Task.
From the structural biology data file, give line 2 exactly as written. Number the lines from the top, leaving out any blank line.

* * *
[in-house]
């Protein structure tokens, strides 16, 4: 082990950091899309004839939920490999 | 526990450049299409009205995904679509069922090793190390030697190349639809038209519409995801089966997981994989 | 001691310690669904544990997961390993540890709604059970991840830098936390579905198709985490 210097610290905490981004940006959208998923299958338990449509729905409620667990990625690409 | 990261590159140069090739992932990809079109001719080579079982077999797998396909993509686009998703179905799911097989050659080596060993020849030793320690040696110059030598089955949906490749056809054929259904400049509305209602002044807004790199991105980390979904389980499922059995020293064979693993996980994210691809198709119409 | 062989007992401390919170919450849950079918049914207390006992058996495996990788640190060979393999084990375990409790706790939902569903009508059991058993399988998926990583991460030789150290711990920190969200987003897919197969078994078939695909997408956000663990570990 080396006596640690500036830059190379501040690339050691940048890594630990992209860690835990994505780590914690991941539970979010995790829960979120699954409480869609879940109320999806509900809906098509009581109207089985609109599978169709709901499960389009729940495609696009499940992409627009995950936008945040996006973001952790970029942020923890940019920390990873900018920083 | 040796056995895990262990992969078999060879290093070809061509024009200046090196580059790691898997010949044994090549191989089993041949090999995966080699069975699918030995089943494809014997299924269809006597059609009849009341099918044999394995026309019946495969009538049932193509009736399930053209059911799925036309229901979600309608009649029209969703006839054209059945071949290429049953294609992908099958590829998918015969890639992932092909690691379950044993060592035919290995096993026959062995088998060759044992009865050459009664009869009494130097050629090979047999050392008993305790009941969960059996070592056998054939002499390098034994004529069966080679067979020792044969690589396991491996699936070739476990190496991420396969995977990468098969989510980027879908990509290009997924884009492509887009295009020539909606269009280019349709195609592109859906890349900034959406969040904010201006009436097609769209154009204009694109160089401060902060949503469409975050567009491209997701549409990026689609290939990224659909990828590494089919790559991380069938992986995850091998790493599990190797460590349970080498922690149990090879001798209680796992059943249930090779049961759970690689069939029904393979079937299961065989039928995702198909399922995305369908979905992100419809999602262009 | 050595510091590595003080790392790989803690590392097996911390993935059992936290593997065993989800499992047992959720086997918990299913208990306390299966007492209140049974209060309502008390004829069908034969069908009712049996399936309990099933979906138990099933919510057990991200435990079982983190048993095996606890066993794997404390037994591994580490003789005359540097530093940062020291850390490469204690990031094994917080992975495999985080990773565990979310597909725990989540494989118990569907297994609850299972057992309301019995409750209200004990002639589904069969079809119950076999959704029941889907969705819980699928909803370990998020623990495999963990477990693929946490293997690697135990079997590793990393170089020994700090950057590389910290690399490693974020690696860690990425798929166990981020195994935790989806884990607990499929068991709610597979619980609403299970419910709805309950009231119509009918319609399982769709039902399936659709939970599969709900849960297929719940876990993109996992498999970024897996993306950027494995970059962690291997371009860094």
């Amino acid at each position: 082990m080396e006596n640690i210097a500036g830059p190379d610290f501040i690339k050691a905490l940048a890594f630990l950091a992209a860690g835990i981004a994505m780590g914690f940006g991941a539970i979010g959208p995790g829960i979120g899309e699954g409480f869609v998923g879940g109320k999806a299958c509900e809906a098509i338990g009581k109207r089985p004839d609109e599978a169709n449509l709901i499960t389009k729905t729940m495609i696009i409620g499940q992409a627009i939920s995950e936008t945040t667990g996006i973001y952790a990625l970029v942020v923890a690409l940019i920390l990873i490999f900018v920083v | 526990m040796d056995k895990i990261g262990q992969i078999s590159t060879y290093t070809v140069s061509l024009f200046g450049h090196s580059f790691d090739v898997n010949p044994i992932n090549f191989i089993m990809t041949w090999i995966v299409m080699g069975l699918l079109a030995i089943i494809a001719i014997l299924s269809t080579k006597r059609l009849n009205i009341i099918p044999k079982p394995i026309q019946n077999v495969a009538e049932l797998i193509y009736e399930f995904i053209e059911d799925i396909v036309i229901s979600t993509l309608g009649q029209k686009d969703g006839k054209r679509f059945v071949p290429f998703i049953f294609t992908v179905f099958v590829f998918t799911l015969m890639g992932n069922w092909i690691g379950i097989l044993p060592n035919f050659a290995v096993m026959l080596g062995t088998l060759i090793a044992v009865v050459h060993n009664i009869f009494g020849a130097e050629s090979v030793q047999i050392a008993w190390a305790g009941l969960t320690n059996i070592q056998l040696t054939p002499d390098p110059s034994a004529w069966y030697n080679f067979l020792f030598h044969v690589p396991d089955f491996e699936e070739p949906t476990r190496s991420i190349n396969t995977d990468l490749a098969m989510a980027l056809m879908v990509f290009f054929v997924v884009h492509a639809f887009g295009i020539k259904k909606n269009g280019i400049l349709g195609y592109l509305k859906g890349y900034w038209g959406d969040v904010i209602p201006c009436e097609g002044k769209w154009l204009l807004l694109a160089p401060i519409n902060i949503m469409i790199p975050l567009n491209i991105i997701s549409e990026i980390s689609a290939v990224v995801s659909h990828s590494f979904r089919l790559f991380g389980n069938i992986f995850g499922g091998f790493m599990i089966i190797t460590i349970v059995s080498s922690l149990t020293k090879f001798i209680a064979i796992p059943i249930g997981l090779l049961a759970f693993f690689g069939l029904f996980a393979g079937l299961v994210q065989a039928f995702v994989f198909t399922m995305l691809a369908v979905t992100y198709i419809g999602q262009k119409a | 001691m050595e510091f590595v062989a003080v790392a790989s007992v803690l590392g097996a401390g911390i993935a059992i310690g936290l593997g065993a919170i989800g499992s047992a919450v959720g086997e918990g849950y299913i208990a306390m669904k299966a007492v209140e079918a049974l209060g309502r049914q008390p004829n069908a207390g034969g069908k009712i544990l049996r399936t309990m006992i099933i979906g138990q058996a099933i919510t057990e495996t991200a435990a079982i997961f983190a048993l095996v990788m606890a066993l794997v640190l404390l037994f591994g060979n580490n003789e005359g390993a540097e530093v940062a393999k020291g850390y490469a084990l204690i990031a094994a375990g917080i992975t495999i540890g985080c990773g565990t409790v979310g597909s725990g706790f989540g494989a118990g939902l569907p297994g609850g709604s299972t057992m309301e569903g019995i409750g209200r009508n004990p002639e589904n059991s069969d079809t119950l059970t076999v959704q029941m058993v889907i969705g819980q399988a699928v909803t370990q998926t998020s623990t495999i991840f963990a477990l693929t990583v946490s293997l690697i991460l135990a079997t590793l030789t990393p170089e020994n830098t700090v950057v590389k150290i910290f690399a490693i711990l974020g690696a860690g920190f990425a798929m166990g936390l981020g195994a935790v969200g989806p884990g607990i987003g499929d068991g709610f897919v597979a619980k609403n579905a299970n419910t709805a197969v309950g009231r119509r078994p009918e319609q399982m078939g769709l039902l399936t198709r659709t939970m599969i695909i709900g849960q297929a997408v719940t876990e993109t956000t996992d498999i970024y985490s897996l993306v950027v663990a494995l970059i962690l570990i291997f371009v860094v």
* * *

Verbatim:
């Protein structure tokens, strides 16, 4: 082990950091899309004839939920490999 | 526990450049299409009205995904679509069922090793190390030697190349639809038209519409995801089966997981994989 | 001691310690669904544990997961390993540890709604059970991840830098936390579905198709985490 210097610290905490981004940006959208998923299958338990449509729905409620667990990625690409 | 990261590159140069090739992932990809079109001719080579079982077999797998396909993509686009998703179905799911097989050659080596060993020849030793320690040696110059030598089955949906490749056809054929259904400049509305209602002044807004790199991105980390979904389980499922059995020293064979693993996980994210691809198709119409 | 062989007992401390919170919450849950079918049914207390006992058996495996990788640190060979393999084990375990409790706790939902569903009508059991058993399988998926990583991460030789150290711990920190969200987003897919197969078994078939695909997408956000663990570990 080396006596640690500036830059190379501040690339050691940048890594630990992209860690835990994505780590914690991941539970979010995790829960979120699954409480869609879940109320999806509900809906098509009581109207089985609109599978169709709901499960389009729940495609696009499940992409627009995950936008945040996006973001952790970029942020923890940019920390990873900018920083 | 040796056995895990262990992969078999060879290093070809061509024009200046090196580059790691898997010949044994090549191989089993041949090999995966080699069975699918030995089943494809014997299924269809006597059609009849009341099918044999394995026309019946495969009538049932193509009736399930053209059911799925036309229901979600309608009649029209969703006839054209059945071949290429049953294609992908099958590829998918015969890639992932092909690691379950044993060592035919290995096993026959062995088998060759044992009865050459009664009869009494130097050629090979047999050392008993305790009941969960059996070592056998054939002499390098034994004529069966080679067979020792044969690589396991491996699936070739476990190496991420396969995977990468098969989510980027879908990509290009997924884009492509887009295009020539909606269009280019349709195609592109859906890349900034959406969040904010201006009436097609769209154009204009694109160089401060902060949503469409975050567009491209997701549409990026689609290939990224659909990828590494089919790559991380069938992986995850091998790493599990190797460590349970080498922690149990090879001798209680796992059943249930090779049961759970690689069939029904393979079937299961065989039928995702198909399922995305369908979905992100419809999602262009 | 050595510091590595003080790392790989803690590392097996911390993935059992936290593997065993989800499992047992959720086997918990299913208990306390299966007492209140049974209060309502008390004829069908034969069908009712049996399936309990099933979906138990099933919510057990991200435990079982983190048993095996606890066993794997404390037994591994580490003789005359540097530093940062020291850390490469204690990031094994917080992975495999985080990773565990979310597909725990989540494989118990569907297994609850299972057992309301019995409750209200004990002639589904069969079809119950076999959704029941889907969705819980699928909803370990998020623990495999963990477990693929946490293997690697135990079997590793990393170089020994700090950057590389910290690399490693974020690696860690990425798929166990981020195994935790989806884990607990499929068991709610597979619980609403299970419910709805309950009231119509009918319609399982769709039902399936659709939970599969709900849960297929719940876990993109996992498999970024897996993306950027494995970059962690291997371009860094």